UPDATE: COVID-19 concerns postpone Wet'suwet'en solidarity concert in New West

Solidarity for Unist'ot'en is being postponed due to concerns over COVID-19

UPDATE March 12: This concert has now been postponed until a future date, to be determined.

"This difficult decision was guided not only by global reports, but from trusted voices in the Indigenous health community for the concern of our most vulnerable community members’ immune systems," say organizers in a Facebook event post.

"While the situation in Wet’suwet’en is deserving of much more support and attention, at this time we will have to postpone and regroup when our community health concerns have been stabilized and we can gather at full capacity."

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Organizers also say people may get refunds for already purchased tickets and will also look towards putting funds to the Unist'ot'en Legal Fund immediately for those who want to contribute the value of their ticket purchase to that cause. Organizers will also hold already purchased tickets for future event or events, if buyers so desire.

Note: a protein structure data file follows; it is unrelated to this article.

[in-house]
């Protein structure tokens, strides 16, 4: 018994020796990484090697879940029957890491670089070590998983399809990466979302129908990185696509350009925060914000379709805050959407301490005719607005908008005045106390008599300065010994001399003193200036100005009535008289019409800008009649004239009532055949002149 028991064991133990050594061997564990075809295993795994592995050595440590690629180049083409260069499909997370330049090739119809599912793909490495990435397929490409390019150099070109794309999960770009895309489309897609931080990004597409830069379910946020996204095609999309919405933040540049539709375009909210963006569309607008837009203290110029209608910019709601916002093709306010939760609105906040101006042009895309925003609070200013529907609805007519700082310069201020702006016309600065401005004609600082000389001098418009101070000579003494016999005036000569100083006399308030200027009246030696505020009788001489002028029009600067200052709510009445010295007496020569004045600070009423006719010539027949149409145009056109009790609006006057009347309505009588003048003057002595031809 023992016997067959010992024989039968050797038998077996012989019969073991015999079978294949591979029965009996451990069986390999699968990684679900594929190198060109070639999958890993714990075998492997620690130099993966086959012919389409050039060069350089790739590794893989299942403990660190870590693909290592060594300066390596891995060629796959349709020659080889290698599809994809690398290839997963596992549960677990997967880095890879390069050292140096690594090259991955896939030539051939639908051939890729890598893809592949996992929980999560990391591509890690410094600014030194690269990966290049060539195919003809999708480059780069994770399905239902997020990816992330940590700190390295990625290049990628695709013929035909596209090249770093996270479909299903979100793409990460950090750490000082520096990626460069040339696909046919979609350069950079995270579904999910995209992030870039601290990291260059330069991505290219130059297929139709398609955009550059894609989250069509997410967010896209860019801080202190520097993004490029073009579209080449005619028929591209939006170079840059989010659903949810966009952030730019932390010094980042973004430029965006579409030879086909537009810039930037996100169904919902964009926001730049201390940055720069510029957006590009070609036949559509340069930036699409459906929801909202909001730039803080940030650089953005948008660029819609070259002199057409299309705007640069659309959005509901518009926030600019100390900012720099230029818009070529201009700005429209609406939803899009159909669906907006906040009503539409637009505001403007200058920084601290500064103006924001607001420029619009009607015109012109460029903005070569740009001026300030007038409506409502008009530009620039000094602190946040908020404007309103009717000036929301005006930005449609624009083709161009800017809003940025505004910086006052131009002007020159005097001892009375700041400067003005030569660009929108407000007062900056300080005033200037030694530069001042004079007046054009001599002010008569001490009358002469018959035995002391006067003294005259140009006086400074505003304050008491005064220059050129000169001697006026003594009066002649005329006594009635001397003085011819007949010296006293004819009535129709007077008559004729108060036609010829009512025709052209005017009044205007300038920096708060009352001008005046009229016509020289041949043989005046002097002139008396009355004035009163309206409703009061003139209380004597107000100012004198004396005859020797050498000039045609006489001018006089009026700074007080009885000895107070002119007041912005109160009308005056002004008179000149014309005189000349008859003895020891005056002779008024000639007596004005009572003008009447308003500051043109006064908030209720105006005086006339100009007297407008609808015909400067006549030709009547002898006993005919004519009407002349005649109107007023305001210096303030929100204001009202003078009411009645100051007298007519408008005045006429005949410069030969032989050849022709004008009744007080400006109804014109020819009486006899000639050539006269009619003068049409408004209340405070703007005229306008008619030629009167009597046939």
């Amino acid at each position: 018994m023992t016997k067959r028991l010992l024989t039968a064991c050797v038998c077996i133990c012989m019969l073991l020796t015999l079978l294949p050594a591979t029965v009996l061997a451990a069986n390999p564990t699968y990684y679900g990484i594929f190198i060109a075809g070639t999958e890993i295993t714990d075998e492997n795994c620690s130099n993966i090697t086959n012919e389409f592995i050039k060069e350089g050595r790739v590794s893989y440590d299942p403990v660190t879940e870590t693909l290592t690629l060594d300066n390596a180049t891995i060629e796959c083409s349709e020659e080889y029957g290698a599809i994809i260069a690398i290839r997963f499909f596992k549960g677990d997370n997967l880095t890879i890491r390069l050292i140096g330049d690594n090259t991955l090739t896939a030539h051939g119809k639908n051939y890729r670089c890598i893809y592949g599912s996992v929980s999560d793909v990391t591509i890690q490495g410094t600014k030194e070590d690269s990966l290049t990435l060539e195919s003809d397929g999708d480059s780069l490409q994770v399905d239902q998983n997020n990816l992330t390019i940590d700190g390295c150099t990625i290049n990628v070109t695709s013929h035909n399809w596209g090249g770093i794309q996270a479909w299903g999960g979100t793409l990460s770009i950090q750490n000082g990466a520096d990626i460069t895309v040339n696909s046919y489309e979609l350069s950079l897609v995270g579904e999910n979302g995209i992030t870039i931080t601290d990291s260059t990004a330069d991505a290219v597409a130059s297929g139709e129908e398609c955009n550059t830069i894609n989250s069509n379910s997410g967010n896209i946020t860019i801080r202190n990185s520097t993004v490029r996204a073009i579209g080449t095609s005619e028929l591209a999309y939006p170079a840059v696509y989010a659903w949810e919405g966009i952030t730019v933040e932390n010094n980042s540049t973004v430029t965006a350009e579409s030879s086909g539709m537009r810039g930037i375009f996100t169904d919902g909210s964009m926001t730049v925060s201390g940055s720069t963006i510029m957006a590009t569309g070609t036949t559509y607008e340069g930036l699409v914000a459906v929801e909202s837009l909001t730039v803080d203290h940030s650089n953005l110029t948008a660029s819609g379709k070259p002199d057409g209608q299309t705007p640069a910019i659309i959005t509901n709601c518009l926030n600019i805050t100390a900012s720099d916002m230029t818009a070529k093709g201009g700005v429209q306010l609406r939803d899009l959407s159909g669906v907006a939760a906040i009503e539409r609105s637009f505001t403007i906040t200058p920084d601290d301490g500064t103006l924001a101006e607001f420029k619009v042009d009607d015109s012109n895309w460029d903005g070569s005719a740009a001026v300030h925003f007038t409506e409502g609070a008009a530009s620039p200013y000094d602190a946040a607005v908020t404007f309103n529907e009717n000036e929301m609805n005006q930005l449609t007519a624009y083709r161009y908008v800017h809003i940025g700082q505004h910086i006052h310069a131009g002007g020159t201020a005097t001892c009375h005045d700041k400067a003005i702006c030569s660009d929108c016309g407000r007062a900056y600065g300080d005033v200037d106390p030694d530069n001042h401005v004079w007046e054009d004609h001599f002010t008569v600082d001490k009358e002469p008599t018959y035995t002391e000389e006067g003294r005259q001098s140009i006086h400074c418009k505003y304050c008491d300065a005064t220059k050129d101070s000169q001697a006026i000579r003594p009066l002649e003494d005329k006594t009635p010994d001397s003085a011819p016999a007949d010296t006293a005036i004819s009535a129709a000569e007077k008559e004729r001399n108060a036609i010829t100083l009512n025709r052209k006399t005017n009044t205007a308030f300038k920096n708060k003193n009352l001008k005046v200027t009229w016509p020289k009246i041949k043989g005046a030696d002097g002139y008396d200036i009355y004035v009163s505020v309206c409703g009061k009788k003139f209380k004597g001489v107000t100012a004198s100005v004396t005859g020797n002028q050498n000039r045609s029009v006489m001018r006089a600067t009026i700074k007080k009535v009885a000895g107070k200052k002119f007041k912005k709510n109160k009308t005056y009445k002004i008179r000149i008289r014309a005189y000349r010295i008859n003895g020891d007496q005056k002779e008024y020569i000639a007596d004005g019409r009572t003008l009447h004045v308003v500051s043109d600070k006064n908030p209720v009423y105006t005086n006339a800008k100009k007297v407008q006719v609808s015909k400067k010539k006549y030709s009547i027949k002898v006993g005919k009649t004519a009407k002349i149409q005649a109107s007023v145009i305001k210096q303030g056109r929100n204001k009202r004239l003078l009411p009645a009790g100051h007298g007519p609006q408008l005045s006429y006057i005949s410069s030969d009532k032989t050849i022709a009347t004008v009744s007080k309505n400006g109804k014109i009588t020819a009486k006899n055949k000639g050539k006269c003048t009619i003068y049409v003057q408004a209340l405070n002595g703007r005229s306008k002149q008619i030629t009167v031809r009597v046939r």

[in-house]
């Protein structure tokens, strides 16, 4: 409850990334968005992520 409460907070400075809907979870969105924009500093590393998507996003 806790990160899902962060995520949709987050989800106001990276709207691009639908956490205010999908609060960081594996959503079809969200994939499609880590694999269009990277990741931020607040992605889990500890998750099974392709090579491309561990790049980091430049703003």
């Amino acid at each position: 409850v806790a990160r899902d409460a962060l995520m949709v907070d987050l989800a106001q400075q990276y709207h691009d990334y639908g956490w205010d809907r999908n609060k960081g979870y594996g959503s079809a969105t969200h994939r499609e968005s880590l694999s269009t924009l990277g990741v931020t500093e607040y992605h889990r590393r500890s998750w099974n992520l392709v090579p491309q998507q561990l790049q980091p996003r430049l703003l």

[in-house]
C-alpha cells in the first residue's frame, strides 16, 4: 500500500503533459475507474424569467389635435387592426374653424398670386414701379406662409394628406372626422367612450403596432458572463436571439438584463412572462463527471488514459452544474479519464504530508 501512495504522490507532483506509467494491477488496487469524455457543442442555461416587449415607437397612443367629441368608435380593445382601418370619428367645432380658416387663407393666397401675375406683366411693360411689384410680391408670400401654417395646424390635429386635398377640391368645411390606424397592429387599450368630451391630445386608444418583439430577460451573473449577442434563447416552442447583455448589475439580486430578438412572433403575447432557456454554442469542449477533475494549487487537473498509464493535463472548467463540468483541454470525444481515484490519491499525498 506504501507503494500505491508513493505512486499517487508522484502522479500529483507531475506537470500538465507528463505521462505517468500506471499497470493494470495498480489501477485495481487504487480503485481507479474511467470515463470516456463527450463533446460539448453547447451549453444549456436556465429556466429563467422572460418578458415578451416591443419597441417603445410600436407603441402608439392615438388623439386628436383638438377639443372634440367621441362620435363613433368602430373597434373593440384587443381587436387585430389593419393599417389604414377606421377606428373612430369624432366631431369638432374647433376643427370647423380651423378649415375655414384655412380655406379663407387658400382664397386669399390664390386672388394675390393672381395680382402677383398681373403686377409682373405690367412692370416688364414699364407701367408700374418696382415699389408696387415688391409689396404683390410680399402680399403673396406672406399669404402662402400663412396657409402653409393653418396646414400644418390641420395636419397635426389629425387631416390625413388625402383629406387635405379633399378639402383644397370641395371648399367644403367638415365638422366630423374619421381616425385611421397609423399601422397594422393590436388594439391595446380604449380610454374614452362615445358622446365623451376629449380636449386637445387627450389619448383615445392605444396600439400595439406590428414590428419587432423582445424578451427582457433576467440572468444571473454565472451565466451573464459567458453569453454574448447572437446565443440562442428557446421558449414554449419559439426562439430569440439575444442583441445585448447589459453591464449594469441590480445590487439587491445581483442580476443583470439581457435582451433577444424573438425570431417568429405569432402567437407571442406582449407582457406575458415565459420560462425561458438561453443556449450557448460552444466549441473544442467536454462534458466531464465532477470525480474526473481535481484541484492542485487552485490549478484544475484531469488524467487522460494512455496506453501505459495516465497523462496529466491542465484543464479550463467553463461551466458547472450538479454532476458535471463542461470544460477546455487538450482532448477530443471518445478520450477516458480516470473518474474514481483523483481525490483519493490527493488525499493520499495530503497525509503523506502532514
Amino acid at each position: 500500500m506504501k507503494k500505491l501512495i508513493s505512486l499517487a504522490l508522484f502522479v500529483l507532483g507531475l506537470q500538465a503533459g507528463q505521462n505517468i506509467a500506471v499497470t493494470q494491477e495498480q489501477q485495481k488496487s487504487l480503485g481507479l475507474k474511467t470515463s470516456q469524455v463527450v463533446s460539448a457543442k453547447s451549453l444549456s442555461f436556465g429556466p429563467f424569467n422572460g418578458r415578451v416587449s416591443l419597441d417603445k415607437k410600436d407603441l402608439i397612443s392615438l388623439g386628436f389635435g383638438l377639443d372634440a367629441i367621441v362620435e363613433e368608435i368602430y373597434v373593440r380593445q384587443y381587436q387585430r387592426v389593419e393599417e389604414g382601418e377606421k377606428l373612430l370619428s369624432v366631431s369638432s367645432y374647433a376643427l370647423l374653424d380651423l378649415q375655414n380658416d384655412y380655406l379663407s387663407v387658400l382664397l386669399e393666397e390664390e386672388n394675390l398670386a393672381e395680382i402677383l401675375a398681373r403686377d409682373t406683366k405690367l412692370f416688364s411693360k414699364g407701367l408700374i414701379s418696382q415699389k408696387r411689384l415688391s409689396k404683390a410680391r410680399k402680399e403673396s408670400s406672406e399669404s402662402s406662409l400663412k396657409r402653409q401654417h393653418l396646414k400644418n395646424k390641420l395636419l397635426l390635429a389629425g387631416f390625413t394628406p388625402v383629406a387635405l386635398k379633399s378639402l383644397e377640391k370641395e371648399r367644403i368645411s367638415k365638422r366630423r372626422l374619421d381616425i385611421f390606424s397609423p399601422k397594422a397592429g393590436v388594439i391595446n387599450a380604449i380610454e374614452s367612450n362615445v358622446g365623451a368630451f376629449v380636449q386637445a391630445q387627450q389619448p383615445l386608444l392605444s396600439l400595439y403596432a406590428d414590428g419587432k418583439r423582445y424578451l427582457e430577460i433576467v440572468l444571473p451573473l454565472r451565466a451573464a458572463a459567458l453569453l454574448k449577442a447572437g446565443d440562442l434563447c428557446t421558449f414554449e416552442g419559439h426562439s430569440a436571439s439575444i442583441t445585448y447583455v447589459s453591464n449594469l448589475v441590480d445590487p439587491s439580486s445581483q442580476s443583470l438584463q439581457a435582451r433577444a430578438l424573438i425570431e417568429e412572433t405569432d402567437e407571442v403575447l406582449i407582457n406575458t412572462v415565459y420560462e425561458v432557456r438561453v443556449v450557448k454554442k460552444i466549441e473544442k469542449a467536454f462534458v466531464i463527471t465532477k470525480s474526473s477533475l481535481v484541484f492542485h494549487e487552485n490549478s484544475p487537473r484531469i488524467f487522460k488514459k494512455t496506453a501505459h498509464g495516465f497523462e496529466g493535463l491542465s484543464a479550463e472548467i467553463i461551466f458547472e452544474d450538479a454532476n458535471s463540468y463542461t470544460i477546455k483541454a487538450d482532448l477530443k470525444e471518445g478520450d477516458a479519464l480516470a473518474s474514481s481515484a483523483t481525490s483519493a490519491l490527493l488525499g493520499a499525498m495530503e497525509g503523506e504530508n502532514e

New Westminster residents who want to show solidarity with the Wet’suwet’en People can do so this Friday night – and enjoy a night of entertainment at the same time.

A Solidarity for Unist’ot’en concert is happening on Friday, March 13 at Massey Theatre. The concert is raising funds for Unist’ot’en Camp, the home base of the Wet’suwet’en People who are taking action against the Coastal GasLink pipeline crossing their traditional territory in northwestern B.C.

The concert is hosted by Ostwelve, a.k.a. Ronnie Dean Harris, an artist and activator.  He has pulled together a varied lineup of performers that includes Tonye Aganaba, a multidisciplinary artist and musician; Old Soul Rebel, the duo of Chelsea D.E. Johnson and Lola Whyte; Curtis Clearsky and the Constellationz, a Vancouver-based group that’s offering up “Indigifunk” sounds; Kin Balam, with flamenco Mesoamerican-Indigenous Afro-Latin hip hop music; Mamarudegyal MTHC + Hope, bringing their Indigenous hip hop to the stage; Dakota Bear, an Indigenous hip hop artist and activist; and The Spiritual Warriors, who fuse songs/chants and language of the Lil’wat/St’át’imc people with contemporary music.

VJ KINOTROPY will provide visuals, and the Mr. Bannock food truck will be on site as well.

The Plaskett Gallery will be the setting for a screening of the film Invasion, a documentary about the Unist’ot’en camp, and an “action room” will be set up to give supporters a place to learn how they can take action to help.

There will also be vendors, a silent auction and a kids’ zone.

Admission is on a sliding scale, by donation ranging from $5 to $40. You can save seats at www.ticketsnw.ca. Donations will be accepted at the door for any seats that haven’t been sold in advance.

The concert is an authorized fundraiser for the Unist’ot’en Camp, with all proceeds to the Unist’ot’en Legal Fund. For more on the camp and how to help, see www.unistoten.camp.

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